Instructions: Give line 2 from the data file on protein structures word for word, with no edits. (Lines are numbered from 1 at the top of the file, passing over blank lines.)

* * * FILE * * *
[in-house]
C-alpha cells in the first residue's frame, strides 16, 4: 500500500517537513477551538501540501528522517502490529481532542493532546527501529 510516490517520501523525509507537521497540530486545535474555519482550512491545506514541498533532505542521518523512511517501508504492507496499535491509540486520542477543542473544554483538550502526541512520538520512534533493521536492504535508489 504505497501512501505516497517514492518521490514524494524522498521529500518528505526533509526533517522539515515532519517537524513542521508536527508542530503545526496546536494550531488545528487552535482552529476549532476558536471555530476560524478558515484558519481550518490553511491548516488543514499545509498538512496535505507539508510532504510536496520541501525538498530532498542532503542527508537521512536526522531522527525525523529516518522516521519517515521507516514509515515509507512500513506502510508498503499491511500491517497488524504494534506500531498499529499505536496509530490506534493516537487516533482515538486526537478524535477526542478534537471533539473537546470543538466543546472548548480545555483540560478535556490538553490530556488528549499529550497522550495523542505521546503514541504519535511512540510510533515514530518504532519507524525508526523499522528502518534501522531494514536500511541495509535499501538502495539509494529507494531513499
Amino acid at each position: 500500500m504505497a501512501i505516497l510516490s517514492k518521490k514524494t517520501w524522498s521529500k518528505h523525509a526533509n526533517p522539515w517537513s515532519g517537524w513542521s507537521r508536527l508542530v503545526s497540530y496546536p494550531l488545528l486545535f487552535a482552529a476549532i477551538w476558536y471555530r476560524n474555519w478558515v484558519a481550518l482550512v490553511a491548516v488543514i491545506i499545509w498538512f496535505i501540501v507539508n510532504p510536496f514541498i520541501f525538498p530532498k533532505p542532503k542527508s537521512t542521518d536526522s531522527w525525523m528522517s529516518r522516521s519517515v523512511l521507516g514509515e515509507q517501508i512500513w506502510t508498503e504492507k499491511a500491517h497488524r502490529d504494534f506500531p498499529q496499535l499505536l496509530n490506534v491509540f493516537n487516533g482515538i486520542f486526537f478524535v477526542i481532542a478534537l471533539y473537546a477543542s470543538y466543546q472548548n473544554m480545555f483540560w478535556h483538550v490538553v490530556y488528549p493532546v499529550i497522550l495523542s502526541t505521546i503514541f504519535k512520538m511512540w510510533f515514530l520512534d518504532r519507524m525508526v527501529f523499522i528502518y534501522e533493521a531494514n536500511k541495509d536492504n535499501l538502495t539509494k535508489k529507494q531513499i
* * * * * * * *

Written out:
C-alpha cells in the first residue's frame, strides 16, 4: 500500500517537513477551538501540501528522517502490529481532542493532546527501529 510516490517520501523525509507537521497540530486545535474555519482550512491545506514541498533532505542521518523512511517501508504492507496499535491509540486520542477543542473544554483538550502526541512520538520512534533493521536492504535508489 504505497501512501505516497517514492518521490514524494524522498521529500518528505526533509526533517522539515515532519517537524513542521508536527508542530503545526496546536494550531488545528487552535482552529476549532476558536471555530476560524478558515484558519481550518490553511491548516488543514499545509498538512496535505507539508510532504510536496520541501525538498530532498542532503542527508537521512536526522531522527525525523529516518522516521519517515521507516514509515515509507512500513506502510508498503499491511500491517497488524504494534506500531498499529499505536496509530490506534493516537487516533482515538486526537478524535477526542478534537471533539473537546470543538466543546472548548480545555483540560478535556490538553490530556488528549499529550497522550495523542505521546503514541504519535511512540510510533515514530518504532519507524525508526523499522528502518534501522531494514536500511541495509535499501538502495539509494529507494531513499